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gnunet-download - a command line interface for downloading files from GNUnet


gnunet-download [OPTIONS] -- GNUNET_URI


Download files from GNUnet.

-a LEVEL, --anonymity=LEVEL
set desired level of receiver anonymity. Default is 1.

use config file (defaults: ~/.config/gnunet.conf)

-D, --delete-incomplete
causes gnunet-download to delete incomplete downloads when aborted with CTRL-C.
Note that complete files that are part of an incomplete recursive download will not
be deleted even with this option. Without this option, terminating gnunet-download
with a signal will cause incomplete downloads to stay on disk. If gnunet-download
runs to (normal) completion finishing the download, this option has no effect.

-h, --help
print help page

Change the loglevel. Possible values for LOGLEVEL are ERROR, WARNING, INFO and

-n, --no-network
Only search locally, do not forward requests to other peers.

write the file to FILENAME. Hint: when recursively downloading a directory, append
a '/' to the end of the FILENAME to create a directory of that name. If no
FILENAME is specified, gnunet-download constructs a temporary ID from the URI of
the file. The final filename is constructed based on meta-data extracted using
libextractor (if available).

-p DOWNLOADS, --parallelism=DOWNLOADS
set the maximum number of parallel downloads that is allowed. More parallel
downloads can, to some extent, improve the overall time to download content.
However, parallel downloads also take more memory (see also option -r which can be
used to limit memory utilization) and more sockets. This option is used to limit
the number of files that are downloaded in parallel (-r can be used to limit the
number of blocks that are concurrently requested). As a result, the value only
matters for recursive downloads. The default value is 32.

-r REQUESTS, --request-parallelism=REQUESTS
set the maximum number of parallel requests that is allowed. If multiple files are
downloaded, gnunet-download will not run them in parallel if this would cause the
number of pending requests to possibly exceed the given value. This is useful
since, for example, downloading dozens of multi-gigabyte files in parallel could
exhaust memory resources and would hardly improve performance. Note that the
limit only applies to this specific process and that other download activities by
other processes are not included in this limit. Consider raising this limit for
large recursive downloads with many large files if memory and network bandwidth are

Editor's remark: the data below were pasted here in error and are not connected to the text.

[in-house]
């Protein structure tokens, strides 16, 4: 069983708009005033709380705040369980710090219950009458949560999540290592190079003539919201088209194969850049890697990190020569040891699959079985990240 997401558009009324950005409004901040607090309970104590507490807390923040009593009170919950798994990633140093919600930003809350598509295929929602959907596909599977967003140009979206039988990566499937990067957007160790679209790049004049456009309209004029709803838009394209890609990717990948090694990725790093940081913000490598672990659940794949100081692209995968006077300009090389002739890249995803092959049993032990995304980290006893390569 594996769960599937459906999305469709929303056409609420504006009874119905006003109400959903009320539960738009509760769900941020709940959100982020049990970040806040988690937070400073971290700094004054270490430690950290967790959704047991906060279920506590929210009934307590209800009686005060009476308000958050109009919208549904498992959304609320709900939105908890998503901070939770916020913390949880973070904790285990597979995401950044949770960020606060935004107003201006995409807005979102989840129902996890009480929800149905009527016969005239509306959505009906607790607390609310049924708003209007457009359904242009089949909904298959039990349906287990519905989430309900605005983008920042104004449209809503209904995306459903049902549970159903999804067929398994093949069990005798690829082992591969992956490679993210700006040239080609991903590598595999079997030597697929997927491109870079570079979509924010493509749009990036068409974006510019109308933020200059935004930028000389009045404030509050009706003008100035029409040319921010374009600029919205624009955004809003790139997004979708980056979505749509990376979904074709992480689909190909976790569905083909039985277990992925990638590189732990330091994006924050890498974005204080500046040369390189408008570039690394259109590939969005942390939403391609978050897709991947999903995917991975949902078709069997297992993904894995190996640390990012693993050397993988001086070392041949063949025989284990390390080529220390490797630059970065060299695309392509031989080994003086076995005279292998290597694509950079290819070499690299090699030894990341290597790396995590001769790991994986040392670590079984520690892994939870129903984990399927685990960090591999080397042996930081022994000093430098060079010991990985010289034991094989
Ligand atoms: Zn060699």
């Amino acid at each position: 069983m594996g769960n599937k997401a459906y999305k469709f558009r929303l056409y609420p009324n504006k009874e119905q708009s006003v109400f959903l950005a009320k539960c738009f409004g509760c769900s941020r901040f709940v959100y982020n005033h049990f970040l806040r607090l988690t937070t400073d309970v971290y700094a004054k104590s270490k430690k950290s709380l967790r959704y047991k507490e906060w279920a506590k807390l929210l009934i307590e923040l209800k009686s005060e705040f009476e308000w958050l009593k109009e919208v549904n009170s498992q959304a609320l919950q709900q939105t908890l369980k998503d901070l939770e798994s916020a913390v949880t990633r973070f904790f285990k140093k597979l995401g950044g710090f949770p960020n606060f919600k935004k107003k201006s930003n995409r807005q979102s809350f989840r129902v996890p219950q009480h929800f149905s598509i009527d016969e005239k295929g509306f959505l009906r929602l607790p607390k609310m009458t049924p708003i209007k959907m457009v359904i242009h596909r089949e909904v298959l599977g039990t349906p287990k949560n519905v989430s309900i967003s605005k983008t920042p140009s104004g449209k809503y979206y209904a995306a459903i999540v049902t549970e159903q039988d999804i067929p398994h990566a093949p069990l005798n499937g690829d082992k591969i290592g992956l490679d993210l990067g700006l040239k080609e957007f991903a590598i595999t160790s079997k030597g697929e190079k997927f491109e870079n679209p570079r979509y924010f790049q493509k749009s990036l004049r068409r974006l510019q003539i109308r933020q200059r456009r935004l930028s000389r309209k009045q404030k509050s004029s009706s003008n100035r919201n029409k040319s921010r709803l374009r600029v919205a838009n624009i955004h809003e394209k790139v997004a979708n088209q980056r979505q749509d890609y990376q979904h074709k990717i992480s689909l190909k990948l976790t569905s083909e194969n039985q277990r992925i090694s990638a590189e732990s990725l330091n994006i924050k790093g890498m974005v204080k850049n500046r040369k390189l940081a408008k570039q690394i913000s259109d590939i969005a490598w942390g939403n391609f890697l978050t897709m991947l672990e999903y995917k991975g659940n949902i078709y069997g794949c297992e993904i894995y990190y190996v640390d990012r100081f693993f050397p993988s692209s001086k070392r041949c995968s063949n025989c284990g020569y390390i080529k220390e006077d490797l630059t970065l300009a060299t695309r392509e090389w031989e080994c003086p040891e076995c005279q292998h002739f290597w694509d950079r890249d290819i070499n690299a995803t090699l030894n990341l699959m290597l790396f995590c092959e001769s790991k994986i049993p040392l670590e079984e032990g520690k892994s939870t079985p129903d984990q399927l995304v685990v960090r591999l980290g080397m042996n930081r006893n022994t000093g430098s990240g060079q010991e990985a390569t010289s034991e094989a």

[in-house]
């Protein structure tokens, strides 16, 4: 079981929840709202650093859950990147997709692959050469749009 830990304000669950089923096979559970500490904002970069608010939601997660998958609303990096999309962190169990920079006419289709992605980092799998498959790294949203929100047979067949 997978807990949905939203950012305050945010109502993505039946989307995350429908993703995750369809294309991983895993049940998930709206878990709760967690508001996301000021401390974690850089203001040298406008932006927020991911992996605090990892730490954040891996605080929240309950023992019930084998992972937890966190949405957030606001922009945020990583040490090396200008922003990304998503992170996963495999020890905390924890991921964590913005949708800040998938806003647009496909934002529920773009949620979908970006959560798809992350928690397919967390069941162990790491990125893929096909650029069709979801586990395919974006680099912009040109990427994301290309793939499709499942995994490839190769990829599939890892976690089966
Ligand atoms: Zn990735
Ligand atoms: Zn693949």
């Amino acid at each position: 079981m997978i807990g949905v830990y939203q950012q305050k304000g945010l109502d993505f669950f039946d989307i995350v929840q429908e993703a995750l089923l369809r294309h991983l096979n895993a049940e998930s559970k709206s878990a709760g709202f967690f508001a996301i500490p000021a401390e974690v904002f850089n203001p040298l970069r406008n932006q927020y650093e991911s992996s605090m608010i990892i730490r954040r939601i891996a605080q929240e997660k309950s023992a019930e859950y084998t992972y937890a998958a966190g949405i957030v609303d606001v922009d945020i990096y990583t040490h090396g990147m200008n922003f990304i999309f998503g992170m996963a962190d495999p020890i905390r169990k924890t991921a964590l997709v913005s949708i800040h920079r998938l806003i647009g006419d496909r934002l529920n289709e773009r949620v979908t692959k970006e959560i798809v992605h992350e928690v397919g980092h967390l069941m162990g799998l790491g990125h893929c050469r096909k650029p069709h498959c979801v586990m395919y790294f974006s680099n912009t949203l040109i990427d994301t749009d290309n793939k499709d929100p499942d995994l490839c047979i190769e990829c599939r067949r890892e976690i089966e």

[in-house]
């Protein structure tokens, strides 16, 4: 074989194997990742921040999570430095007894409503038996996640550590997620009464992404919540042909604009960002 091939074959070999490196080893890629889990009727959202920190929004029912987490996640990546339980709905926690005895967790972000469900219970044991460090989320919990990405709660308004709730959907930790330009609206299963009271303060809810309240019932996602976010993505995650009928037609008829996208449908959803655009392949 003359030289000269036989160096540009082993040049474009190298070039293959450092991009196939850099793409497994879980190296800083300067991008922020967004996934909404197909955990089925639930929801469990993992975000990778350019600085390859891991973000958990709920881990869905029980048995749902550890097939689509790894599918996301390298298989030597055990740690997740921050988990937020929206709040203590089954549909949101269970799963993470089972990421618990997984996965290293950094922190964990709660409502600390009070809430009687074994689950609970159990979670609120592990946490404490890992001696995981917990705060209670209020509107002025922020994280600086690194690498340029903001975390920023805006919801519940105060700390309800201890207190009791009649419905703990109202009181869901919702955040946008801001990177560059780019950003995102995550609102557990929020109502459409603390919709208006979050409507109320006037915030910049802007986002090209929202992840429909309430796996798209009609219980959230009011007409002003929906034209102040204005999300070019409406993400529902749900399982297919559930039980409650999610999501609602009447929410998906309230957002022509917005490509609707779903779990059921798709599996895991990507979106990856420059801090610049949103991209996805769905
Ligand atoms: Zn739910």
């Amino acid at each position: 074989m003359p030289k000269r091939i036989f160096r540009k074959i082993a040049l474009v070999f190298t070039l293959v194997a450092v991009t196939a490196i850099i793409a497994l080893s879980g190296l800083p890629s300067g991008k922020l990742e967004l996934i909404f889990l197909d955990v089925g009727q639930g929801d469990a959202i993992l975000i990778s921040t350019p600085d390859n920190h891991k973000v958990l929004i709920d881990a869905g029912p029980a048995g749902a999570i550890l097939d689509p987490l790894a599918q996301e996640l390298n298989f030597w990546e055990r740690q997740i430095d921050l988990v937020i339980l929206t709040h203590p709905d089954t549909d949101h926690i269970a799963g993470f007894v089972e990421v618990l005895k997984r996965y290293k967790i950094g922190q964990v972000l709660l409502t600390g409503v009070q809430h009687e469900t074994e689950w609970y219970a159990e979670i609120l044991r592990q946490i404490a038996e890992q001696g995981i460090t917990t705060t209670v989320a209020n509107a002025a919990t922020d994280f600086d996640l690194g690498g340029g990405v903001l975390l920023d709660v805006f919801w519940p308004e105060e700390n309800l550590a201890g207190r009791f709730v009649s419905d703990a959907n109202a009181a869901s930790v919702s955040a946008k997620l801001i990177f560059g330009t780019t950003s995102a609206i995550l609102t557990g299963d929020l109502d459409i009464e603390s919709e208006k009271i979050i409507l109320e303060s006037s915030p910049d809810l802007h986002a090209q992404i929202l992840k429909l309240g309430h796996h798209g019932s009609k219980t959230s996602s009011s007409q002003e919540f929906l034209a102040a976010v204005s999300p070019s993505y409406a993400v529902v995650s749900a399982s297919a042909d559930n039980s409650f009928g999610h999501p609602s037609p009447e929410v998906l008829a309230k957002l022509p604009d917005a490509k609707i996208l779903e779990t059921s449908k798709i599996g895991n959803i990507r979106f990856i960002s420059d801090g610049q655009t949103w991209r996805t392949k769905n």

not fully utilized and if the parallelism limit (-p option) is not reached. This
option also only matters for recursive downloads. The default value is 4092.

-R, --recursive
download directories recursively (and in parallel); note that the URI must belong
to a GNUnet directory and that the filename given must end with a '/' -- otherwise,
only the file corresponding to the URI will be downloaded. Note that in addition
to using '-R', you must also specify a filename ending in '.gnd' so that the code
realizes that the top-level file is a directory (since we have no meta data).

-v, --version
print the version number

-V, --verbose
print progress information


The GNUNET_URI is typically obtained from gnunet-search. gnunet-fs-gtk can also be used
instead of gnunet-download. If you ever have to abort a download, you can at any time
continue it by re-issuing gnunet-download with the same filename. In that case GNUnet will
not download blocks again that are already present. GNUnet's file-encoding will ensure
file integrity, even if the existing file was not downloaded from GNUnet in the first
place. Temporary information will be appended to the target file until the download is


The -a option can be used to specify additional anonymity constraints. If set to 0, GNUnet
will try to download the file as fast as possible, including using non-anonymous methods.
If you set it to 1 (default), you use the standard anonymous routing algorithm (which does
not explicitly leak your identity). However, a powerful adversary may still be able to
perform traffic analysis (statistics) to over time infer data about your identity. You
can gain better privacy by specifying a higher level of anonymity, which increases the
amount of cover traffic your own traffic will get, at the expense of performance. Note
that your download performance is not only determined by your own anonymity level, but
also by the anonymity level of the peers publishing the file. So even if you download
with anonymity level 0, the peers publishing the data might be sharing with a higher
anonymity level, which in this case will determine performance. Also, peers that cache
content in the network always use anonymity level 1.

This option can be used to limit requests further than that. In particular, you can
require GNUnet to receive certain amounts of traffic from other peers before sending your
queries. This way, you can gain very high levels of anonymity - at the expense of much
more traffic and much higher latency. So set it only if you really believe you need it.

The definition of ANONYMITY-RECEIVE is the following. 0 means no anonymity is required.
Otherwise a value of 'v' means that 1 out of v bytes of "anonymous" traffic can be from
the local user, leaving 'v-1' bytes of cover traffic per byte on the wire. Thus, if
GNUnet routes n bytes of messages from foreign peers (using anonymous routing), it may
originate n/(v-1) bytes of queries in the same time-period. The time-period is twice the
average delay that GNUnet defers forwarded queries.

The default is 1 and this should be fine for most users. Also notice that if you choose
very large values, you may end up having no throughput at all, especially if many of your
fellow GNUnet-peers all do the same.

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